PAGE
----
Speakers explore 'Black Panther's hidden meaning
By Byron Patten - Staff Reporter
Despite featuring black superheroes, Marvel's Black Panther contains hidden agendas to diminish black movements, warned a Highline Unity Week panel on Monday.
Unity Week is an annual series of events designed to bring people together to learn and understand each other. This year's theme "Breaking Patterns: Our Time Is Now," looks at the diversity of the South King County community.
The series was kicked off with "Agents and Agencies: Black Panther and King Leopold's Killmonger," Presented by Dr. Jared Ball, Todd Burroughs, and Mark Bolden. The film Black Panther was contrasted to its comic book version and related to political real-world scenarios.
Dr. Todd Burroughs, comic enthusiast and author, compared the evolution of the comic and its transition into film.
The Black Panther party that originated in 1966 was the main inspiration, said Dr. Burroughs.
"Our entertainment often takes from the real world. What is in the news sells," said Dr. Burroughs. "The character [Black Panther] comes out at interesting times. How he goes back and forth and evolves depends on who is writing the story."
Dr. Burroughs briefly covered the history of the writers, from the origins with Stan Lee to the later writers that added to the character.
"We don't see the powerful and mysterious African sovereign of the movie until black writers begin to take over," said Dr. Burroughs.
Dr. Jared Ball discussed the media's influence on populations.
"The media has military origins in terms of delivery, commercial product and propaganda," said Dr. Ball. "We are the most highly propagandized population in the world, convincing people that things are better than they actually are."
Despite being written by black writers, both Dr. Ball and Dr. Burroughs warned of disguised motives within the film.
"If you are delivered something to do with black movements by mainstream media, you need to be cautious," said Dr. Ball.
He also discussed the token characters that aid the entertainment industry to manipulate marginalized communities.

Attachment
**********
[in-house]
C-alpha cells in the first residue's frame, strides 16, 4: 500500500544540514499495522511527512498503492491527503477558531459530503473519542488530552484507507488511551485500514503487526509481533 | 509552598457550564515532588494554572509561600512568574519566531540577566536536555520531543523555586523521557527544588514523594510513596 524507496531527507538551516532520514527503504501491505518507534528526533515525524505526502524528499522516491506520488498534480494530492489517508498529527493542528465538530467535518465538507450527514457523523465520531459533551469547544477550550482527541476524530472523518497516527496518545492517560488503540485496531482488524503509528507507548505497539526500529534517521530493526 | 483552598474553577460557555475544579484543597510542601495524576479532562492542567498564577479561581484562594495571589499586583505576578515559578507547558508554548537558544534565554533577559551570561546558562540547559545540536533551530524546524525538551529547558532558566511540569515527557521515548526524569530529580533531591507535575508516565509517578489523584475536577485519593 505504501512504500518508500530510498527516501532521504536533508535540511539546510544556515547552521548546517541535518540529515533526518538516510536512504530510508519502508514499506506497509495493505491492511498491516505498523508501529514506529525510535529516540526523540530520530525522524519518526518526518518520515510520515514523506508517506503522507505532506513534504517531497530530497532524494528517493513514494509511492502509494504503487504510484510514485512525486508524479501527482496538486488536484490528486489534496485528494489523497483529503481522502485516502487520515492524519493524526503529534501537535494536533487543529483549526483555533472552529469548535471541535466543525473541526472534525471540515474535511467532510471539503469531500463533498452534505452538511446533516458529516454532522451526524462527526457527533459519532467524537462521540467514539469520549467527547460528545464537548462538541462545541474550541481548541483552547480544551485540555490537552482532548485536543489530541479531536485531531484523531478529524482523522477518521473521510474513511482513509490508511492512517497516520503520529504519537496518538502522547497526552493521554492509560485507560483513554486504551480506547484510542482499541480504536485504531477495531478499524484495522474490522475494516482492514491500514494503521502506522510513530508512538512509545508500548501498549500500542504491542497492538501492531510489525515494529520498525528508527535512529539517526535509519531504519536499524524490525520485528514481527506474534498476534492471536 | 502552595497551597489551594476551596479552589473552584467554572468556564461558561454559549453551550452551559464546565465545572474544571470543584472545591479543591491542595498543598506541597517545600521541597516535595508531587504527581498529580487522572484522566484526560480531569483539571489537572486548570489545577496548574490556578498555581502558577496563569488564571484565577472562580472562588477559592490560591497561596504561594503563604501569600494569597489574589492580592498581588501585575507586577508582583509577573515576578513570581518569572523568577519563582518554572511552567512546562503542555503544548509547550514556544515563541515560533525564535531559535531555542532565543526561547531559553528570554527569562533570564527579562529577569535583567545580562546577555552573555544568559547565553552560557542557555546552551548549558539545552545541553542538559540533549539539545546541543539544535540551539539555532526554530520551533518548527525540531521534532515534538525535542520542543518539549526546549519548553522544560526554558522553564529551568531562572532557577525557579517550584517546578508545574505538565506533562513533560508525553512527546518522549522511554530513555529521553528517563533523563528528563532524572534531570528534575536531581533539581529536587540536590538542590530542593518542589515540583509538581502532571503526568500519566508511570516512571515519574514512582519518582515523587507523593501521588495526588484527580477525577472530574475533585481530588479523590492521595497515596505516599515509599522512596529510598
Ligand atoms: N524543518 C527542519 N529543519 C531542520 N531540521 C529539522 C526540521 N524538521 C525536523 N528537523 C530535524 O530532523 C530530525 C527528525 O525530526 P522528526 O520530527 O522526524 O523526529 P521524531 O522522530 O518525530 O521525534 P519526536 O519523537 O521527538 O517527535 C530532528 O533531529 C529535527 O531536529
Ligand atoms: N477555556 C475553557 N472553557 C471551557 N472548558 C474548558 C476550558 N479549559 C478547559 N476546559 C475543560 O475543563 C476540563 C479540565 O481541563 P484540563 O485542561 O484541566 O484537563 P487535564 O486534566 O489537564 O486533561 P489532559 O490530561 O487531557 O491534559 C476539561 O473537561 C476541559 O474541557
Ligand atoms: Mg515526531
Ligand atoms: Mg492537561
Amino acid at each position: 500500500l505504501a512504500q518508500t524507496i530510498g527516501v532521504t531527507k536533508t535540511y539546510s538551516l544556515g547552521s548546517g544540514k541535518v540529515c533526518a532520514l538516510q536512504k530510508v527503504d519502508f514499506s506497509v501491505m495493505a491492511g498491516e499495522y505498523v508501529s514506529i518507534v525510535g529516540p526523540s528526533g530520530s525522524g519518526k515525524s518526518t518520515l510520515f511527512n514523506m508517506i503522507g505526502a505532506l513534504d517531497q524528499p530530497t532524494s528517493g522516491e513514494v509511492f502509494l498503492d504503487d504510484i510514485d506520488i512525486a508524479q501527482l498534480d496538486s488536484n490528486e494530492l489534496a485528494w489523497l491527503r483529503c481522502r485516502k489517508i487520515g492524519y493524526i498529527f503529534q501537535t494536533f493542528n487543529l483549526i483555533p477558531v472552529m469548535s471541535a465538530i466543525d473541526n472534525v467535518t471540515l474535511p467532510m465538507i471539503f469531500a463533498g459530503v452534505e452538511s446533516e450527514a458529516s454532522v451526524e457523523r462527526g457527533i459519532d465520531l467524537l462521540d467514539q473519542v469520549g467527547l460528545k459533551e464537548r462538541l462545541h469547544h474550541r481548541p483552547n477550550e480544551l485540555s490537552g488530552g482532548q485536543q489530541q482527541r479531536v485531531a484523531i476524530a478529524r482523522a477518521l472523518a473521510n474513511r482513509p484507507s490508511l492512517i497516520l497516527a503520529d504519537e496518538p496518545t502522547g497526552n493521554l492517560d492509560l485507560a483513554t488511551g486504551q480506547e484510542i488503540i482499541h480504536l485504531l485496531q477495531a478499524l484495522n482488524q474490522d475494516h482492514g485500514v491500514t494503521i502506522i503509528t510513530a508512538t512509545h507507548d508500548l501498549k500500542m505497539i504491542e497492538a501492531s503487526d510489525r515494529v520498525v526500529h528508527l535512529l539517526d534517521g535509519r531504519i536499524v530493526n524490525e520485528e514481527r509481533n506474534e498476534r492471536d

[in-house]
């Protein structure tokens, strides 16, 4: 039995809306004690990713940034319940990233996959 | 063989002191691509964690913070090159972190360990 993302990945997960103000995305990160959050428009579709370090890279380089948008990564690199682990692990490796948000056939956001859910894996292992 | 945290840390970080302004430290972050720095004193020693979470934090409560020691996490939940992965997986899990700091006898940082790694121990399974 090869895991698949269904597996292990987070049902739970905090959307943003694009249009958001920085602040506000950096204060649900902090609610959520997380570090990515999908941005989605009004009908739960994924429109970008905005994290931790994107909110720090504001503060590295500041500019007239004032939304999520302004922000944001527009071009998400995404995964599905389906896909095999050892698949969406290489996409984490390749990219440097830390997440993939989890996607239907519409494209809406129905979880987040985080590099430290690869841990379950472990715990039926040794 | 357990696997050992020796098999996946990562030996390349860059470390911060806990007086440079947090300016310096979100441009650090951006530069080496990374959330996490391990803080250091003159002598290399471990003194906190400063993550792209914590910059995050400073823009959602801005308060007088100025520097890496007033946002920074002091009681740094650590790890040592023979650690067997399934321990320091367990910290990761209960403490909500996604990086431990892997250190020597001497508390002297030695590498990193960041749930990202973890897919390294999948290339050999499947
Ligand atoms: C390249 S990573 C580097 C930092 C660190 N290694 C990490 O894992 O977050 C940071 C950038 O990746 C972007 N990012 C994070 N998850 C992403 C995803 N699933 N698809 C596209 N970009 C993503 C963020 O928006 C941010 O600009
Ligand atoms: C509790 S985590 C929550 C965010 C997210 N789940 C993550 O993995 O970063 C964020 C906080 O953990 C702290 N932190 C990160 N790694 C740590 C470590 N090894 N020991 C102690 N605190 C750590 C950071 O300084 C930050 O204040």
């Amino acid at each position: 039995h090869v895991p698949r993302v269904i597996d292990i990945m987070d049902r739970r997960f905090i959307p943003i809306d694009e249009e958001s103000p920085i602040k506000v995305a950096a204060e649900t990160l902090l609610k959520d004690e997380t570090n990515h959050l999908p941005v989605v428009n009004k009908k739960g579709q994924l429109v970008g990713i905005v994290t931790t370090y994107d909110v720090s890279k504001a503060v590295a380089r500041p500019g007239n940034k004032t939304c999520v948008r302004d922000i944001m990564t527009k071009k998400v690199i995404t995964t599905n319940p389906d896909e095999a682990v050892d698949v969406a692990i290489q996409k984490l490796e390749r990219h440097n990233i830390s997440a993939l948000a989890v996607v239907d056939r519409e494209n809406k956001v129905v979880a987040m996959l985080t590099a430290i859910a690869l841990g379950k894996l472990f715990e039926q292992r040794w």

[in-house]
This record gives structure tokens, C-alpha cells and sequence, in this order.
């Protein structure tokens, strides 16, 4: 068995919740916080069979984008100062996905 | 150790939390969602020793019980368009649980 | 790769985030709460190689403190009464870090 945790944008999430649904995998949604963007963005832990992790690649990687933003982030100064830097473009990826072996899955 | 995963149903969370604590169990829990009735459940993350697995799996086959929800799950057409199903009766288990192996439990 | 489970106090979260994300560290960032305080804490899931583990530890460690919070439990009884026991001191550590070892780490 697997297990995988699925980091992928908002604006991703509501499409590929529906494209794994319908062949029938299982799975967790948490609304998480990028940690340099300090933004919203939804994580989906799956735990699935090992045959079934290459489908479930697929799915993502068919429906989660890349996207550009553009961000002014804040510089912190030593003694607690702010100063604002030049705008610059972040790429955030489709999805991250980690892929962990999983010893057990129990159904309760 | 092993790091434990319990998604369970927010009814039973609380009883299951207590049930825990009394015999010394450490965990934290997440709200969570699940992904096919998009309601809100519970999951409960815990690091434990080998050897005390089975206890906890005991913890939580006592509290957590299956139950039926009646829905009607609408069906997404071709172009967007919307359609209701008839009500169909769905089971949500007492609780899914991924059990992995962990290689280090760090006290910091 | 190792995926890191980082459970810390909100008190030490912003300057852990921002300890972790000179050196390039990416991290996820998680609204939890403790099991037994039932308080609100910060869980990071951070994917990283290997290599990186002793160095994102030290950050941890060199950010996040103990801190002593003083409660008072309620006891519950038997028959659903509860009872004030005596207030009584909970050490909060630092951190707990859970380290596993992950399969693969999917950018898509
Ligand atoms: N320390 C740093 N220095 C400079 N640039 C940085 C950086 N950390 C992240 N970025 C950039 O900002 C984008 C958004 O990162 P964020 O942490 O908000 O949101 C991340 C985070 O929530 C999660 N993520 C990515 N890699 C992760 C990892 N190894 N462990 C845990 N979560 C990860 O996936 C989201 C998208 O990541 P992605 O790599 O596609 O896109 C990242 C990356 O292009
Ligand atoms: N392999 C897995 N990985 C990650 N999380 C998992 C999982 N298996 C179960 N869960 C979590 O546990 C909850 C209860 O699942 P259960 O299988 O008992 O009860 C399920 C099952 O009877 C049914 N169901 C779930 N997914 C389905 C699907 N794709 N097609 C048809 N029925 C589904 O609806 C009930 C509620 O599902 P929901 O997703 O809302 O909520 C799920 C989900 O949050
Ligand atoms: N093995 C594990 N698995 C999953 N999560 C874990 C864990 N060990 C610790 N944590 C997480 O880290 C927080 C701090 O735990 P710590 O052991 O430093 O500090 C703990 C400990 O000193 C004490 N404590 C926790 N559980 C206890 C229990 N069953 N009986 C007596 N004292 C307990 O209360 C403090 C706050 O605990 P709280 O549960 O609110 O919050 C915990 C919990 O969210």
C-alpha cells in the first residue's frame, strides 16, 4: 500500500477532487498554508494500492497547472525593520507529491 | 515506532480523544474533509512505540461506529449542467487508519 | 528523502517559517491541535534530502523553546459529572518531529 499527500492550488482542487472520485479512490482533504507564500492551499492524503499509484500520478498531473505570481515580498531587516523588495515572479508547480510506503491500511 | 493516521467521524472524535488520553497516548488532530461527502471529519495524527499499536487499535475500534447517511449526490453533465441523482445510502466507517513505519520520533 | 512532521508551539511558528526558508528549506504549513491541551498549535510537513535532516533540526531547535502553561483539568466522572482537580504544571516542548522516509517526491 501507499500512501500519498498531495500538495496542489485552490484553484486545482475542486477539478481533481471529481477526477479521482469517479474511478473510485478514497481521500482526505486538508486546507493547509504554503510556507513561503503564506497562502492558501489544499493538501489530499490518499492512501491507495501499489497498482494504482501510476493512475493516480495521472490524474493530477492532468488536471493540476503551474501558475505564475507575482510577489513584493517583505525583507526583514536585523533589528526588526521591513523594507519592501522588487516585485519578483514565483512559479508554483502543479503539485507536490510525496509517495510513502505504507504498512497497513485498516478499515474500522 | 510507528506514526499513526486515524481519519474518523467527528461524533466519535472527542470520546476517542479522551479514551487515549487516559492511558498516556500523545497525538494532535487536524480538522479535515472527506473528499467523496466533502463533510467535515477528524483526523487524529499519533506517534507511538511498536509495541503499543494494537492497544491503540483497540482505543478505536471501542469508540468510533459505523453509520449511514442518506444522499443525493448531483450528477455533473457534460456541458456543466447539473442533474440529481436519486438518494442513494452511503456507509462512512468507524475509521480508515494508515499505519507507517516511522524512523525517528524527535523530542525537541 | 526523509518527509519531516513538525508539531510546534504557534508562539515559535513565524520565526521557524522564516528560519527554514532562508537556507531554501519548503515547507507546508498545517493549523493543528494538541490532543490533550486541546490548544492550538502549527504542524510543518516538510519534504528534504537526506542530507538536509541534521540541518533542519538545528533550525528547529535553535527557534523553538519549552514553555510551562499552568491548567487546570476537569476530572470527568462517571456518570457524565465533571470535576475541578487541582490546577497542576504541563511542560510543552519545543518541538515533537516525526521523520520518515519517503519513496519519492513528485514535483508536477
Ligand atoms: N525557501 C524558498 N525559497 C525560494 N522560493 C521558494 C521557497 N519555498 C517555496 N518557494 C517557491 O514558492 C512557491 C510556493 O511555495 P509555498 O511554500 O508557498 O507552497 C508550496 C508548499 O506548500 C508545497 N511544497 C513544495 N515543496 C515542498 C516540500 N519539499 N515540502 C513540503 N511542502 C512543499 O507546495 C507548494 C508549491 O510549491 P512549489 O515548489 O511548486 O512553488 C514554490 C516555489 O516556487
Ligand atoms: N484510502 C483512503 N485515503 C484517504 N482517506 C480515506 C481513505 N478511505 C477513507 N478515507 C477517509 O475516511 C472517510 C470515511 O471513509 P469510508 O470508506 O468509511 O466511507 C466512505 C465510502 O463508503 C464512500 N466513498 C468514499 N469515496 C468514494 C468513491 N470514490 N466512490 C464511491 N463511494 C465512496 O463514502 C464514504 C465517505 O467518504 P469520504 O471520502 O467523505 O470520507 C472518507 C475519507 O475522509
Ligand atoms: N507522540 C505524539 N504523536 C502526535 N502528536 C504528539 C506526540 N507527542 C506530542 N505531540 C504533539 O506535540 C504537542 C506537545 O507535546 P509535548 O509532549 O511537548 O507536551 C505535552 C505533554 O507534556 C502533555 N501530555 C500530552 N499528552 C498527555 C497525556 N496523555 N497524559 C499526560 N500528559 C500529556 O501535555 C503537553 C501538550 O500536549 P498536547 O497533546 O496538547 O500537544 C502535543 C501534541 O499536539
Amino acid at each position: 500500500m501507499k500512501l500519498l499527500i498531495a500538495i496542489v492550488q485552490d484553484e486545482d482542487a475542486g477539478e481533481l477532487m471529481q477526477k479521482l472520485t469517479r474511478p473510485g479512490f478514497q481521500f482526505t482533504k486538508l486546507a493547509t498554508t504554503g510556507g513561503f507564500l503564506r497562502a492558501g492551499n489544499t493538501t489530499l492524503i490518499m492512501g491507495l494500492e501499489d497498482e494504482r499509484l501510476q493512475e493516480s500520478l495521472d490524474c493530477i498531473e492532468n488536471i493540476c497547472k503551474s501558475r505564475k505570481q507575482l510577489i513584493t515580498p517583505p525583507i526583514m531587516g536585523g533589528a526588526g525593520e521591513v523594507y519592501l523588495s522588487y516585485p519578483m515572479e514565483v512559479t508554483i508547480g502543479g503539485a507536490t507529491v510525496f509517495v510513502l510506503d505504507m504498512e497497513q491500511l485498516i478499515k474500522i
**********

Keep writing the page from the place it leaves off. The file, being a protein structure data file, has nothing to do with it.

"Any group that might be threatening to the institution becomes a new token: Latino, LGBT, black, etc.," said Dr. Ball. "There needs to be a new tokenism for aggrieved communities to keep them ignorant and we're seeing an evolved version of that in Black Panther. You want less black people to see contradictions in society and rebel; put happier black people into film."
Dr. Burroughs noted the hierarchy within the film.
"At the end of the day, this was all produced and approved by wealthy, powerful white men and major industries like Disney," said Dr. Burroughs. "It's a supposed good cause still produced by people who are after money."
Continuing, Dr. Burroughs described how Disney managed to please the masses and avoid total reparations.
"This movie made loads of money and it is only natural the debate of reparations to the marginalized black community be considered," said Dr. Burroughs. "Within only a few weeks of the film's release, though, STEM centers were put in inner-city areas to create the new generation of black and brown Shuri children."
Shuri is a character in the Black Panther film notable for her knowledge of science and engineering.
"They [Disney] knew she would be a fan favorite and they knew we'd [black community] want reparations," said Dr. Burroughs. "They went one step ahead of us, knowing oppressed people, and prevented any forms of protest by gifting us."
In conclusion, Dr. Ball urged students to critique the entertainment industry.
"Music, movies, and news all have an impact on us, especially when we like them," said Dr. Ball. "If you find that you like a movie, be critical of it. Remember that things aren't perfect and there is still work to be done in social movements."